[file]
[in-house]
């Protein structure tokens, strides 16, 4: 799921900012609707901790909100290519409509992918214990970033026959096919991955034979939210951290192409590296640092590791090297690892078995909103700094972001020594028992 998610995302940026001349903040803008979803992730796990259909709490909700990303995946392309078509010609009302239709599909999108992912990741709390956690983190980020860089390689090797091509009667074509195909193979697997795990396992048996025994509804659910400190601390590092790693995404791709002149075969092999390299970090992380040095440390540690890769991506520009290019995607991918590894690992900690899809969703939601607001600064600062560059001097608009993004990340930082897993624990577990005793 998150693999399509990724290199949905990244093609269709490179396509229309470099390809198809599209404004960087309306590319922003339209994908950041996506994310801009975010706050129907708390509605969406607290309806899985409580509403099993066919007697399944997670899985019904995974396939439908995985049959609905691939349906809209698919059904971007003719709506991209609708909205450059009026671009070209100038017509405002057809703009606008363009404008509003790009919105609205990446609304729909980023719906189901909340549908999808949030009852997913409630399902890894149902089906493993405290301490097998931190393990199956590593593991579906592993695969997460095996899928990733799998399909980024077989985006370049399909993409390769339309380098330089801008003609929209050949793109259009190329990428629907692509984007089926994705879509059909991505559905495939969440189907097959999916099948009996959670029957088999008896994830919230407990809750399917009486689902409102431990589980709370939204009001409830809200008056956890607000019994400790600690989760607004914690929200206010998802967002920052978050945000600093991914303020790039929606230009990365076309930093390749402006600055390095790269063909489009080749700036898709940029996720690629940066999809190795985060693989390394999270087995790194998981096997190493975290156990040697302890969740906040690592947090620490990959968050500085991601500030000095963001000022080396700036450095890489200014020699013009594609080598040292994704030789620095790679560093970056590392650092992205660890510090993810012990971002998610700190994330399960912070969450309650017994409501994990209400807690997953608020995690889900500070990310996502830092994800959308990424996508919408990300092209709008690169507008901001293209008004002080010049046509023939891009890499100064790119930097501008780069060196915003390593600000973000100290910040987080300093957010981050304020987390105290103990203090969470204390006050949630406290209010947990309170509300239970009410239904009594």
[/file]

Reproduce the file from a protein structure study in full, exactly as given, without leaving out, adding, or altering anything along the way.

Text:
[in-house]
């Protein structure tokens, strides 16, 4: 799921900012609707901790909100290519409509992918214990970033026959096919991955034979939210951290192409590296640092590791090297690892078995909103700094972001020594028992 998610995302940026001349903040803008979803992730796990259909709490909700990303995946392309078509010609009302239709599909999108992912990741709390956690983190980020860089390689090797091509009667074509195909193979697997795990396992048996025994509804659910400190601390590092790693995404791709002149075969092999390299970090992380040095440390540690890769991506520009290019995607991918590894690992900690899809969703939601607001600064600062560059001097608009993004990340930082897993624990577990005793 998150693999399509990724290199949905990244093609269709490179396509229309470099390809198809599209404004960087309306590319922003339209994908950041996506994310801009975010706050129907708390509605969406607290309806899985409580509403099993066919007697399944997670899985019904995974396939439908995985049959609905691939349906809209698919059904971007003719709506991209609708909205450059009026671009070209100038017509405002057809703009606008363009404008509003790009919105609205990446609304729909980023719906189901909340549908999808949030009852997913409630399902890894149902089906493993405290301490097998931190393990199956590593593991579906592993695969997460095996899928990733799998399909980024077989985006370049399909993409390769339309380098330089801008003609929209050949793109259009190329990428629907692509984007089926994705879509059909991505559905495939969440189907097959999916099948009996959670029957088999008896994830919230407990809750399917009486689902409102431990589980709370939204009001409830809200008056956890607000019994400790600690989760607004914690929200206010998802967002920052978050945000600093991914303020790039929606230009990365076309930093390749402006600055390095790269063909489009080749700036898709940029996720690629940066999809190795985060693989390394999270087995790194998981096997190493975290156990040697302890969740906040690592947090620490990959968050500085991601500030000095963001000022080396700036450095890489200014020699013009594609080598040292994704030789620095790679560093970056590392650092992205660890510090993810012990971002998610700190994330399960912070969450309650017994409501994990209400807690997953608020995690889900500070990310996502830092994800959308990424996508919408990300092209709008690169507008901001293209008004002080010049046509023939891009890499100064790119930097501008780069060196915003390593600000973000100290910040987080300093957010981050304020987390105290103990203090969470204390006050949630406290209010947990309170509300239970009410239904009594």